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Publication numberUS6640610 B2
Publication typeGrant
Application numberUS 09/822,117
Publication dateNov 4, 2003
Filing dateMar 30, 2001
Priority dateMar 30, 2001
Fee statusPaid
Also published asEP1245930A2, EP1245930A3, US20020139169
Publication number09822117, 822117, US 6640610 B2, US 6640610B2, US-B2-6640610, US6640610 B2, US6640610B2
InventorsA. Lueth II Richard, Brian G. Beucler, Robert E. Malone, Robert P. O'Reilly, Christopher F. Hanle
Original AssigneeAnalog Devices, Inc.
Export CitationBiBTeX, EndNote, RefMan
External Links: USPTO, USPTO Assignment, Espacenet
Automatic integrated mechanical and electrical angular motion detector test system
US 6640610 B2
Abstract
An automatic integrated mechanical and electrical angular motion detector test system includes a test fixture for holding an angular motion detector to be mechanically and electrically tested; a handler subsystem for feeding an angular motion detector to the test fixture; a motor having a rotatable shaft attached to the test fixture for rotating it and the angular motion detector it holds; and an electrical tester for testing the angular motion detector while it is rotating.
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Claims(15)
What is claimed is:
1. An automatic, integrated mechanical and electrical angular motion detector test system comprising:
a test fixture for holding an angular motion detector to be mechanically and electrically tested;
a handler subsystem for feeding an angular motion detector to said test fixture;
a motor having a rotatable shaft attached to said test fixture for rotating it and the angular motion detector it holds; and
an electrical tester for testing said angular motion detector while it is rotating.
2. The test system of claim 1 in which said test fixture includes a seat for supporting said angular motion detector in said test fixture.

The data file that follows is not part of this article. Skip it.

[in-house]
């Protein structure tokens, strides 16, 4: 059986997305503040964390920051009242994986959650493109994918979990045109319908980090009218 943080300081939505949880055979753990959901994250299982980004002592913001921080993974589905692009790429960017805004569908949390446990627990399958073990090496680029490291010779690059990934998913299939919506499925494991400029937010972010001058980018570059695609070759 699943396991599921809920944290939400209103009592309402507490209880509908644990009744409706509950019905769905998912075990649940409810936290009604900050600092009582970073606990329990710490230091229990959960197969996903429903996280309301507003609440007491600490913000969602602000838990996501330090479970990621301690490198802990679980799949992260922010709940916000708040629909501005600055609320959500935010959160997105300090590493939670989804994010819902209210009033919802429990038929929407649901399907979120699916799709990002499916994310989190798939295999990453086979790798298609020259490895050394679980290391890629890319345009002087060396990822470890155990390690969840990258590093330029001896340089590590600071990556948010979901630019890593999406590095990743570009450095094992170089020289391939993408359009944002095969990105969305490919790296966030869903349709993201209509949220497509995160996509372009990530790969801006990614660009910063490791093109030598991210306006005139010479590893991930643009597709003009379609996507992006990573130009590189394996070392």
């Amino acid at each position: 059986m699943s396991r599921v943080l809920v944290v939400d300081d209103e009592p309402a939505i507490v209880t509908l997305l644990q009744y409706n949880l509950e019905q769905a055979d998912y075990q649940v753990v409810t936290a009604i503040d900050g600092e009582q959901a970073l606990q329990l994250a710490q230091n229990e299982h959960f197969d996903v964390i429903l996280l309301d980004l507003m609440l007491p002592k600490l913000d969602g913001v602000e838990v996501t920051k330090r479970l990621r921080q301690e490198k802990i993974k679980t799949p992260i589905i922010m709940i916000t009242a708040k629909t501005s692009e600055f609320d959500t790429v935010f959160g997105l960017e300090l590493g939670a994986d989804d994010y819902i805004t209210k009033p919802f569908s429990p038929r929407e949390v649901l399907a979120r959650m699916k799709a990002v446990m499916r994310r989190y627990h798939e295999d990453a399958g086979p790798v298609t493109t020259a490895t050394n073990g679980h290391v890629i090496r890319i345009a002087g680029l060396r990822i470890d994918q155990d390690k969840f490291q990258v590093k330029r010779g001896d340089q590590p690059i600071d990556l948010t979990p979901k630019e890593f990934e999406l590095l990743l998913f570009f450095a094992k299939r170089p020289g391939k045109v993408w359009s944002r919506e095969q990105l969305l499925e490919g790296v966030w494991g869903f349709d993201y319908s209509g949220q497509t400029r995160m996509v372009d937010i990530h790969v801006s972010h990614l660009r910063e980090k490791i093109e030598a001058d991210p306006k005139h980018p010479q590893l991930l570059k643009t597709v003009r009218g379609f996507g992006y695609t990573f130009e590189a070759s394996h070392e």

3. The test system of claim 2 in which said text fixture includes a clamp for urging said angular motion detector against said seat.
4. The test system of claim 1 in which said test fixture includes a vacuum chuck for sensing the presence of an angular motion detector to be tested.
5. The test system of claim 1 in which said test fixture includes a contactor having at least one set of gripping contacts for engaging an angular motion detector to be tested.
6. The test system of claim 3 in which said clamp includes a lever and an actuator for driving said lever to operate said clamp.
7. The test system of claim 5 in which said contactor includes a lever and an actuator for driving said lever to operate said gripping contacts.
8. The test system of claim 1 in which said motor includes an oscillator motor.
9. The test system of claim 8 in which said motor produces a sinusoidal output motion to said test fixture.
10. The test system of claim 1 in which said motor includes a stepper motor.
11. The test system of claim 1 in which said motor includes a galvanometer.
12. The test system of claim 1 in which said angular motion detector is a gyroscope.
13. The test system of claim 12 in which said gyroscope is an integrated circuit chip gyroscope.
14. The test system of claim 12 in which said gyroscope is a micromachined integrated circuit chip gyroscope.
15. The test system of claim 1 in which said angular motion detector is an angular accelerometer.
Description
FIELD OF INVENTION

This invention relates to an automatic integrated mechanical and electrical angular motion detector test system.

BACKGROUND OF INVENTION

Conventional integrated circuit (IC) device handlers automatically feed IC devices to a contactor which makes electrical interconnection between the IC device and a tester. After the tester runs a series of tests on that IC device, the device is removed from the contactor and output from the handler to one of a number of bins depending on whether it passed the test or failed it. There may be a number of future bins for classifying different types of failures. These systems have high throughput typically from 500-8000 devices/hour with little or no human intervention.